Tarping tips for the new guys.

Discussion in 'Expediter and Hot Shot Trucking Forum' started by flatbedcarrier, Sep 9, 2019.

  1. flatbedcarrier

    flatbedcarrier Medium Load Member

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    For those of you that are new to hauling, that have never tarped a load before. You will want to read this. It could save you a lot of money and heartache.

    Be ready to use those brand new tarps you just purchased. It’s inevitable in the flatbed industry. How do you get ready? You start by having plenty of padding, and tape on your truck to protect your tarp from getting torn, and the freight from getting damaged. Any sharp edges, sharp corners, pointy parts on the load, you’ll want to pad them well so that they don’t poke holes in, or rip your tarps.

    it’s imperative that your tarp is kept tight while going down the road. If a tarp is loose, and flapping in the wind, you may not notice it but it’s getting damaged, and more importantly, the freight can be getting damaged. A flapping tarp can leave marks on the freight ruining the finish on it. As far as damage to the tarp, with a vinyl tarp especially, when it flaps in the wind going down the road, it gets small, hard to see spiderweb cracks in the vinyl. When that happens the tarp is no longer waterproof in that area of it, and water will get in and damage the freight.

    Bungee cords, these things can cause serious damage to the freight. Especially if the S hooks aren’t bent closed where they pass through the rubber bungee. With the S hook bent closed going through the rubber bungee, the other end of the S hook that you put through the d rings on your tarp, you need to make sure that end is facing outward away from the load. If you don’t do this the S hook can poke a hole in the tarp and eat into the freight as you travel down the road. I’ve seen freight get damaged because of these S hooks. Being new to the industry the last thing you need is a cargo claim. If you think your insurance is high now, you will not like it after a damaged cargo claim due to driver negligence. Next time you’re at the tie down gear store, trailer parts house, ask to see some rubber rope. It’s a great alternative to bungee cords. You can lace rubber rope through the d rings on your tarp and even roll the tarp up with it left on it. When I use rubber rope, I keep a coffee can full of S hooks for securing rubber rope to the sides of my trailer. How many times have you walked across a truck stop parking lot, or a loading zone and looked down and seen a metal S hook just laying on the ground? I pick them up and keep them. They’re handy to have when a trailer doesn’t have any hooks welded under it.

    The main reason why commercial trucking insurance is so high these days is because when new people get into trucking without any training, they make costly mistakes. My goal with this post is to help you avoid some of these costly mistakes.
     
    Last edited: Sep 9, 2019
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  2. Wespipes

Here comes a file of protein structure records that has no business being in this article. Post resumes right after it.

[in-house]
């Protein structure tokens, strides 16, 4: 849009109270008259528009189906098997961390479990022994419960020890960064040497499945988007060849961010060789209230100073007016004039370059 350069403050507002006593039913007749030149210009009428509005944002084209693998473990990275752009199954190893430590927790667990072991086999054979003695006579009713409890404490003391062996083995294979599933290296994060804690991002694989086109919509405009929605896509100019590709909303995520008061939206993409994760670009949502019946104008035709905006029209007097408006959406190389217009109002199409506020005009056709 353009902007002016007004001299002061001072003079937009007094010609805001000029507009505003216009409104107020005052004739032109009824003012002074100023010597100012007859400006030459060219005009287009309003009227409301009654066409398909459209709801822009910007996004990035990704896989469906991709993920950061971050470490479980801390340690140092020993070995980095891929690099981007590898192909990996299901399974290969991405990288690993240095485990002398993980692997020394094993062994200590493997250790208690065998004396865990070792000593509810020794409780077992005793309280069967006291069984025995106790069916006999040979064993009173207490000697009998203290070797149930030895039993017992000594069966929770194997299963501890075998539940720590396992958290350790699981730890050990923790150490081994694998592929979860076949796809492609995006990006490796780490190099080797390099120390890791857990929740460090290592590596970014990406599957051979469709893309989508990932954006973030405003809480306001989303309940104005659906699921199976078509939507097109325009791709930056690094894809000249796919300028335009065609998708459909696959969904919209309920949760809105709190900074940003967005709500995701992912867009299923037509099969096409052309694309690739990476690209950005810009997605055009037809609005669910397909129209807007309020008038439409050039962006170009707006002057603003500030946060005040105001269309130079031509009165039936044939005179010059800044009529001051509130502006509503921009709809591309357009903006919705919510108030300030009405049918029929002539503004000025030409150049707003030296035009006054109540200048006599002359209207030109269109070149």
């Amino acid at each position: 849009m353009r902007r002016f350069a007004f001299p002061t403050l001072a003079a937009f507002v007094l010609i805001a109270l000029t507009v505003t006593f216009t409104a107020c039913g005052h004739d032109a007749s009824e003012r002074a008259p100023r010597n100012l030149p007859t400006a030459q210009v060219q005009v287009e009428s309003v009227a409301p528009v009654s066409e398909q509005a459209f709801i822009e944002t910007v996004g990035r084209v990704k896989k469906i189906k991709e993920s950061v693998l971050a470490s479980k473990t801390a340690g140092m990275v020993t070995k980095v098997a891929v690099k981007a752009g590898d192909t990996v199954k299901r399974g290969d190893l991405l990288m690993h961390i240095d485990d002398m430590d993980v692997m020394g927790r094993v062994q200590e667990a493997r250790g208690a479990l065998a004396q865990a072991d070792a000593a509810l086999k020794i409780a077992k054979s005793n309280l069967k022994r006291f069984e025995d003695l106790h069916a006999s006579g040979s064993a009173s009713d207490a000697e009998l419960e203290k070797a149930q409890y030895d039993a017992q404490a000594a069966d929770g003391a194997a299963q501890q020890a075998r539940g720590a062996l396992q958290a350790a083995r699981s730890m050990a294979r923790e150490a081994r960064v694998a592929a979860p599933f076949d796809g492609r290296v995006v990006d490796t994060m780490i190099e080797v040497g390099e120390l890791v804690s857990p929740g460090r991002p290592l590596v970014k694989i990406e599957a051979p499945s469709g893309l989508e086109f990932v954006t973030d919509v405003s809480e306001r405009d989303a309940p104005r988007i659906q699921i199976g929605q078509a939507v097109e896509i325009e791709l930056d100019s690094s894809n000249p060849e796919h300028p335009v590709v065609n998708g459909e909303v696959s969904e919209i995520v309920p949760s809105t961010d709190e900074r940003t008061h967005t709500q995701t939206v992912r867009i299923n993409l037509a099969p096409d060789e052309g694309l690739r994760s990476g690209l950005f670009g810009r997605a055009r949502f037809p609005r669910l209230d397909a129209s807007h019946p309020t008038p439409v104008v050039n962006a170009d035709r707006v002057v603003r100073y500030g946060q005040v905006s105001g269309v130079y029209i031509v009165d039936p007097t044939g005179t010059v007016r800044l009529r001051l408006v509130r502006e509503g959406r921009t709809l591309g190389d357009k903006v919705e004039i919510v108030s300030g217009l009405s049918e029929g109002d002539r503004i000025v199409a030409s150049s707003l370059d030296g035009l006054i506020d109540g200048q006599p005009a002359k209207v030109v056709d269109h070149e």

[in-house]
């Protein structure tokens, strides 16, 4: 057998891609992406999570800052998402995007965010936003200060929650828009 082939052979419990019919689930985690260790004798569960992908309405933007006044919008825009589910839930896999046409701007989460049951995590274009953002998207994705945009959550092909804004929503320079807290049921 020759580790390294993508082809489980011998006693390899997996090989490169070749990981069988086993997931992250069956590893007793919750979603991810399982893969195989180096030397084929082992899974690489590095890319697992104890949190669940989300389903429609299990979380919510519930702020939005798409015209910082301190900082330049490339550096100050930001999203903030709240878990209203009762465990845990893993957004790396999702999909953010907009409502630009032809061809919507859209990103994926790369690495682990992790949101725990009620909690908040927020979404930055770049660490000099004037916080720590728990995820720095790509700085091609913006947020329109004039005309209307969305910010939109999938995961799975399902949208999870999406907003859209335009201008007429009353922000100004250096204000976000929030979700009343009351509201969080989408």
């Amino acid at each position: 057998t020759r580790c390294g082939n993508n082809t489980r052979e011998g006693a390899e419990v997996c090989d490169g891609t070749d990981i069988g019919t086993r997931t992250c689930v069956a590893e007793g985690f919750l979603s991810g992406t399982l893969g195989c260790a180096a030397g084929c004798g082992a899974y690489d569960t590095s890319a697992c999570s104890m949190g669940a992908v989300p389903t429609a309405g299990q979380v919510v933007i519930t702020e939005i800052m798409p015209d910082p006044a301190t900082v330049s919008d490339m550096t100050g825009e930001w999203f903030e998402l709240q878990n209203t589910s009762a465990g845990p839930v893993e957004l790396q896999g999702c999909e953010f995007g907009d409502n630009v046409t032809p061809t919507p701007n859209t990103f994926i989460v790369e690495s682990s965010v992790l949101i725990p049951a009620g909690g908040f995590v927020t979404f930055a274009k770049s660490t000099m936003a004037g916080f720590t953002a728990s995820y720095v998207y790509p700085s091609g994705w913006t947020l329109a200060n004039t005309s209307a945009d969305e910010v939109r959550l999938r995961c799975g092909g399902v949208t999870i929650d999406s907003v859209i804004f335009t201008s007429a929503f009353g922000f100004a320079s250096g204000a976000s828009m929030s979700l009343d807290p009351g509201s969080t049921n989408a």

Wespipes Light Load Member

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    I'm switching from reefer to flatbed. Been soaking up as much info as I can. So I thank you
     
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  3. 6wheeler

    6wheeler Road Train Member

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    Stay away from tarping. Huge insurance risk with little extra pay
     
  4. crocky

    crocky Heavy Load Member

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    Thanks for the post.. Question though.. instead of using foam padding taped what are your thoughts on using "moving blankets" on that type of stuff? Like say double folded laying across the entire ends?

    edit.. also those pics with the bungee cords. Was that damage done with the tarp in place like it rubbed those holes with the tarp over the boxes or were those spots bare cardboard/plastic wrapped and the bungees vibrated in the wind?
     
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  5. flatbedcarrier

    flatbedcarrier Medium Load Member

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    I like using foam but you can use anything that won’t cause damage to the freight. I’ve even used cardboard.
     
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  6. JonJon78

    JonJon78 Road Train Member

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    Look up Tri-city canvas in the St.Louis area. They sell felt. I'd recommend getting that. Also 2x3 carpet pieces that they sell at Walmart or Homedepot work well if you only have a couple sharp things you need covered... I carry both...
     
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  7. flatbedcarrier

    flatbedcarrier Medium Load Member

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    Next time your at a shipper and have to tarp ask if they have any foam padding. We haul for a shipper that gives our guys all the thin white foam padding theywant. I tell them to get some extra, pack it in their tiedown box and save what they've used on their loads so that they always have plenty of it on the truck.

    Be careful what you use because some stuff can leave scuff marks on freight. The last thing you want is to scratch, or scuff the finish when trying yo protect it.
     
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